With the upcoming release of The Giver, I've seen and heard more concern about the controversy around this book. Released in 1993, The Giver is similar to Matched, The Hunger Games and Divergent, and contains some of the themes found in 1984 by George Orwell.
In fact, I think that it's possible that those who have read and loved The Giver are more likely to write, read, and love other dystopian novels.
Dystopian isn't new, it's been around for a few hundred years, and in early the 20th century, Jack London was one of the first American dystopian writers. Don't knock it as a new, untried, or simply "of the moment" genre.
Here are some of my thoughts on The Giver: What it is and What it isn't.
The Giver by Lois Lowry is an award-winning book that includes heavy topics such as: depression, emotional control over society and individuals through the use of mandatory medications, infanticide, and euthanasia.
The Giver by Lois Lowry is not a book that condones suicide or suicidal tendencies.
In fact, I believe that Lois Lowry paints a very negative picture of all of the above controversial topics. Throughout The Giver, and the books in the series following it, Lowry portrays Christian, Biblical values in an imaginative way that doesn’t flinch from heavy topics.
It’s not something that I would read with most elementary school students.
It is something I required my oldest to read as part of her 8th grade literature course that also included Shirley Jackson’s short story, “The Lottery,” and Orson Scott Card’s novel, Ender’s Game. She also read Little Women, The Tempest, The Old Man and the Sea, and other classics that year. We were discussing the role of individuals in society, and the role of society in an individual’s life. We discussed Biblical principles like free will, predestination, sin, salvation, grace, and the Great Commandment and Great Commission. We discussed WWII, communism, and the fear in Western society of communist and socialist government – the government of The Giver is decidedly communist.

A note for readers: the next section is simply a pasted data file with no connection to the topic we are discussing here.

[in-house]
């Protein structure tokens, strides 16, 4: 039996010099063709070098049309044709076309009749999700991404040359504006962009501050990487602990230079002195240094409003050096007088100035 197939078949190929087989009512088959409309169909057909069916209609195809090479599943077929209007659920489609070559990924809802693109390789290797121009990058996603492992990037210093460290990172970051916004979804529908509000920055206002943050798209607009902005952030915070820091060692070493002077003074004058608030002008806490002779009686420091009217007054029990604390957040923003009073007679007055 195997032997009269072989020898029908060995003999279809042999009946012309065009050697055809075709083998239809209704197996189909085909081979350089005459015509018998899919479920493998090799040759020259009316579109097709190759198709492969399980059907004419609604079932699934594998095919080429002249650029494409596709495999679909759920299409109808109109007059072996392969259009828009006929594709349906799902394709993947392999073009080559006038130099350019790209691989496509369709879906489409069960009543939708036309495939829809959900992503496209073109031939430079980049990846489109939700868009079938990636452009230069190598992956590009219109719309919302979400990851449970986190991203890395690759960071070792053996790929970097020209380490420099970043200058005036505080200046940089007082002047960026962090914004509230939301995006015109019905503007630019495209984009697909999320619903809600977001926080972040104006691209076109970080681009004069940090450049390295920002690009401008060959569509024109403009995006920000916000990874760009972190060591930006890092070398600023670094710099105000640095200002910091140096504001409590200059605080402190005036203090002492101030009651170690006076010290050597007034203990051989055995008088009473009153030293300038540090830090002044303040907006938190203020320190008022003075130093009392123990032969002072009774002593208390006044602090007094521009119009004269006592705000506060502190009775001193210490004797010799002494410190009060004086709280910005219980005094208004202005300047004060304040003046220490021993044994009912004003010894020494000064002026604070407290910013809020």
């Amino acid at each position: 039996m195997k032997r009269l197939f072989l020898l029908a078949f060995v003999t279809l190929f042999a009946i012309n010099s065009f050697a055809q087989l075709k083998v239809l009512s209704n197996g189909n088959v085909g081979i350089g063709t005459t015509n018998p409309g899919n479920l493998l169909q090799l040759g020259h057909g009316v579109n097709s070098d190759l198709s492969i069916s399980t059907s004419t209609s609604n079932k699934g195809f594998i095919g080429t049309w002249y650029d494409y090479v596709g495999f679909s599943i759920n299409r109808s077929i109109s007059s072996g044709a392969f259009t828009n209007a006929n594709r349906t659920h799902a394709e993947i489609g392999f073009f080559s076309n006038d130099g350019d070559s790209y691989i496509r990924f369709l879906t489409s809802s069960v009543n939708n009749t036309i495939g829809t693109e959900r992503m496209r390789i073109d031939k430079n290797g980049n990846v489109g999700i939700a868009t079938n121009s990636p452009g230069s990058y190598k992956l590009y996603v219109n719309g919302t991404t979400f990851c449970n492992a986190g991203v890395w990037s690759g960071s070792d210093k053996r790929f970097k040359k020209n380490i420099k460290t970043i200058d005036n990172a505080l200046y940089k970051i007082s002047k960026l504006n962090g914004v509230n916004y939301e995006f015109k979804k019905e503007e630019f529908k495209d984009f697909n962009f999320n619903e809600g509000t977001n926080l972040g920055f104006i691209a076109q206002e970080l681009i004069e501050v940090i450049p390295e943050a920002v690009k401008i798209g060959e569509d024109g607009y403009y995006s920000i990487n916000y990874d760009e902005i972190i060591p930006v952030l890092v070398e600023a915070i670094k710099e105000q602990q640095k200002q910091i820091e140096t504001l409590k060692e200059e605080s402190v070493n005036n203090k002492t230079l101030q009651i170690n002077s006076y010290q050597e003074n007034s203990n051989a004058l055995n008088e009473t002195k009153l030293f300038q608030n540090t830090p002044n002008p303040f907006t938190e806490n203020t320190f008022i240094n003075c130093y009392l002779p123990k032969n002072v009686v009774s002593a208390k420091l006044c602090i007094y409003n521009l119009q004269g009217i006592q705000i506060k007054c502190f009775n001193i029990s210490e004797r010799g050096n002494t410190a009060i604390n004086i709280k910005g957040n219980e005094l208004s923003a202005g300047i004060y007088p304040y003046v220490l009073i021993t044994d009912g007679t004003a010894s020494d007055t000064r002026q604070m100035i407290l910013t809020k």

It’s not a book I would suggest having a student read in a vacuum without any historical or social context. It’s definitely not a book that students should read without having a chance to discuss the heavy topics introduced within its pages.
It is a worthwhile read. Infanticide, euthanasia, depression, emotional control and uniformity through medication, and a society that values conformity to a politically correct totalitarian rule are topics we could all take some time to think about in our era. They’re current events.
If you can’t handle reading the daily news, then don’t read The Giver. It’s not a light read.
The Giver will make you think. It will make you uncomfortable with infanticide and euthanasia. It will make you celebrate our freedom to feel the full range of emotions. You will probably cry when you read it. And our ability to cry, laugh, and embrace our loved ones will be something you will celebrate after you’ve read The Giver.